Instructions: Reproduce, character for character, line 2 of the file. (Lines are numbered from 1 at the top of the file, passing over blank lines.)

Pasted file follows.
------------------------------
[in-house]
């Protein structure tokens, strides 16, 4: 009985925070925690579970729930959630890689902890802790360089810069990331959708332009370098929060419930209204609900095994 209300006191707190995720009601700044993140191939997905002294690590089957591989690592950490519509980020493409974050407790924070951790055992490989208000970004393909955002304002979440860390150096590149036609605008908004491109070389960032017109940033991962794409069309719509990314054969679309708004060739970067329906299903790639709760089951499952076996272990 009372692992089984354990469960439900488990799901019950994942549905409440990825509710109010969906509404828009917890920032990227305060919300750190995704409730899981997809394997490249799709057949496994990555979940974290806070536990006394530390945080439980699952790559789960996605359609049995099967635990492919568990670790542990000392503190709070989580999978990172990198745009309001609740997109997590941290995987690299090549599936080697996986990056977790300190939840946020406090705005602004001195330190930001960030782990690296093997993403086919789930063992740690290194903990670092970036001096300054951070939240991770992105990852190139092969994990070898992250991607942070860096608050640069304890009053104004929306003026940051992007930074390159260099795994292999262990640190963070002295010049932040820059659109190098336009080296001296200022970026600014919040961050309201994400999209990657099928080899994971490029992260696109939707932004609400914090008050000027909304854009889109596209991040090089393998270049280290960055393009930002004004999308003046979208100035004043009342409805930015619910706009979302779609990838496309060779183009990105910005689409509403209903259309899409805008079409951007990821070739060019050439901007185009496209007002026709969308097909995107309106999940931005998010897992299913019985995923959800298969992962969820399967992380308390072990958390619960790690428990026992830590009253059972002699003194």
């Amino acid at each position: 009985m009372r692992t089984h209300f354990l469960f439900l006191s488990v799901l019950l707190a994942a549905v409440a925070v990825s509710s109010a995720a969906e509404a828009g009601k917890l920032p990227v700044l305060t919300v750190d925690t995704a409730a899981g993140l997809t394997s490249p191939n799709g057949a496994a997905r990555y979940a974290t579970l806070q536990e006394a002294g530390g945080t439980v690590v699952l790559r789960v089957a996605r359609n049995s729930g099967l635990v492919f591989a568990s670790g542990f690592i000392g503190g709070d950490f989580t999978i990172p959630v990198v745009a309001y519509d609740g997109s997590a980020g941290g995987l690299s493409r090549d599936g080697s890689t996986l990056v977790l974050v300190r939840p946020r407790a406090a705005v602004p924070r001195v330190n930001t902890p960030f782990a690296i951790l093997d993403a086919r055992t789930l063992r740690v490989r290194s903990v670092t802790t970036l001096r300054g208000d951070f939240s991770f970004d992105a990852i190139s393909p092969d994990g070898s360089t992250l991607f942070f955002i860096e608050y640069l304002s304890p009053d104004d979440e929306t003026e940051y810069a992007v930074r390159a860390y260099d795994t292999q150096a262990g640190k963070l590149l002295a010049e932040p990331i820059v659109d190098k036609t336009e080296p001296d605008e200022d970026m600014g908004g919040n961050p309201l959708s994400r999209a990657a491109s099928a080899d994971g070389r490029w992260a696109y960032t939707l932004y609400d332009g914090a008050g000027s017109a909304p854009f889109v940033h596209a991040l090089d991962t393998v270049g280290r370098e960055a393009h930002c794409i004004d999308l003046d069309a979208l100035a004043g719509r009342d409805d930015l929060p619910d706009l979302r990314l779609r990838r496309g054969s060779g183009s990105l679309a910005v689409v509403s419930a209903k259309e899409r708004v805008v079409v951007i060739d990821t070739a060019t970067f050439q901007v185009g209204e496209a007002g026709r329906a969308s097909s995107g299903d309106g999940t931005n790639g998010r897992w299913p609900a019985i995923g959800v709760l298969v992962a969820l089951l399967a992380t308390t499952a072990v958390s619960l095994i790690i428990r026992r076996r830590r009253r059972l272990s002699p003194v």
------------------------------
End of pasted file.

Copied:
């Protein structure tokens, strides 16, 4: 009985925070925690579970729930959630890689902890802790360089810069990331959708332009370098929060419930209204609900095994 209300006191707190995720009601700044993140191939997905002294690590089957591989690592950490519509980020493409974050407790924070951790055992490989208000970004393909955002304002979440860390150096590149036609605008908004491109070389960032017109940033991962794409069309719509990314054969679309708004060739970067329906299903790639709760089951499952076996272990 009372692992089984354990469960439900488990799901019950994942549905409440990825509710109010969906509404828009917890920032990227305060919300750190995704409730899981997809394997490249799709057949496994990555979940974290806070536990006394530390945080439980699952790559789960996605359609049995099967635990492919568990670790542990000392503190709070989580999978990172990198745009309001609740997109997590941290995987690299090549599936080697996986990056977790300190939840946020406090705005602004001195330190930001960030782990690296093997993403086919789930063992740690290194903990670092970036001096300054951070939240991770992105990852190139092969994990070898992250991607942070860096608050640069304890009053104004929306003026940051992007930074390159260099795994292999262990640190963070002295010049932040820059659109190098336009080296001296200022970026600014919040961050309201994400999209990657099928080899994971490029992260696109939707932004609400914090008050000027909304854009889109596209991040090089393998270049280290960055393009930002004004999308003046979208100035004043009342409805930015619910706009979302779609990838496309060779183009990105910005689409509403209903259309899409805008079409951007990821070739060019050439901007185009496209007002026709969308097909995107309106999940931005998010897992299913019985995923959800298969992962969820399967992380308390072990958390619960790690428990026992830590009253059972002699003194």